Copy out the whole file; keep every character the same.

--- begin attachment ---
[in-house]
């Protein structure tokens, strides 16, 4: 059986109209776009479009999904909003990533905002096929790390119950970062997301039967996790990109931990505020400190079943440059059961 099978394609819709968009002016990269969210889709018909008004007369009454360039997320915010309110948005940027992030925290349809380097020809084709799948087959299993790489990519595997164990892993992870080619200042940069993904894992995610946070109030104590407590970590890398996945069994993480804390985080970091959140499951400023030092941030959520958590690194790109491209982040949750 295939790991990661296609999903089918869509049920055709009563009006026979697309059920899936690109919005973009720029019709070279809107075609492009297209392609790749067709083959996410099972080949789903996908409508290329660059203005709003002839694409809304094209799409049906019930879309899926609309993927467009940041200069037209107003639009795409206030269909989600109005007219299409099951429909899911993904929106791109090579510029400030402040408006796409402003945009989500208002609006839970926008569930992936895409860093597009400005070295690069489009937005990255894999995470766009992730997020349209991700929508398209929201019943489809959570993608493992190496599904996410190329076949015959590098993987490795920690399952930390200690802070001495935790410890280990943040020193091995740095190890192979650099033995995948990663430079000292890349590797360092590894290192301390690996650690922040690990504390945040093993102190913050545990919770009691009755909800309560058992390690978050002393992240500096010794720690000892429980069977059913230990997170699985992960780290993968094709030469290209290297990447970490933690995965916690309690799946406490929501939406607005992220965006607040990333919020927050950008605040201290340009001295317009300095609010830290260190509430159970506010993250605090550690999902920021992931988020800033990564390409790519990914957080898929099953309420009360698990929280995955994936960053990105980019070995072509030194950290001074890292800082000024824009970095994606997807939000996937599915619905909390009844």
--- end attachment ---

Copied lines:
[in-house]
């Protein structure tokens, strides 16, 4: 059986109209776009479009999904909003990533905002096929790390119950970062997301039967996790990109931990505020400190079943440059059961 099978394609819709968009002016990269969210889709018909008004007369009454360039997320915010309110948005940027992030925290349809380097020809084709799948087959299993790489990519595997164990892993992870080619200042940069993904894992995610946070109030104590407590970590890398996945069994993480804390985080970091959140499951400023030092941030959520958590690194790109491209982040949750 295939790991990661296609999903089918869509049920055709009563009006026979697309059920899936690109919005973009720029019709070279809107075609492009297209392609790749067709083959996410099972080949789903996908409508290329660059203005709003002839694409809304094209799409049906019930879309899926609309993927467009940041200069037209107003639009795409206030269909989600109005007219299409099951429909899911993904929106791109090579510029400030402040408006796409402003945009989500208002609006839970926008569930992936895409860093597009400005070295690069489009937005990255894999995470766009992730997020349209991700929508398209929201019943489809959570993608493992190496599904996410190329076949015959590098993987490795920690399952930390200690802070001495935790410890280990943040020193091995740095190890192979650099033995995948990663430079000292890349590797360092590894290192301390690996650690922040690990504390945040093993102190913050545990919770009691009755909800309560058992390690978050002393992240500096010794720690000892429980069977059913230990997170699985992960780290993968094709030469290209290297990447970490933690995965916690309690799946406490929501939406607005992220965006607040990333919020927050950008605040201290340009001295317009300095609010830290260190509430159970506010993250605090550690999902920021992931988020800033990564390409790519990914957080898929099953309420009360698990929280995955994936960053990105980019070995072509030194950290001074890292800082000024824009970095994606997807939000996937599915619905909390009844």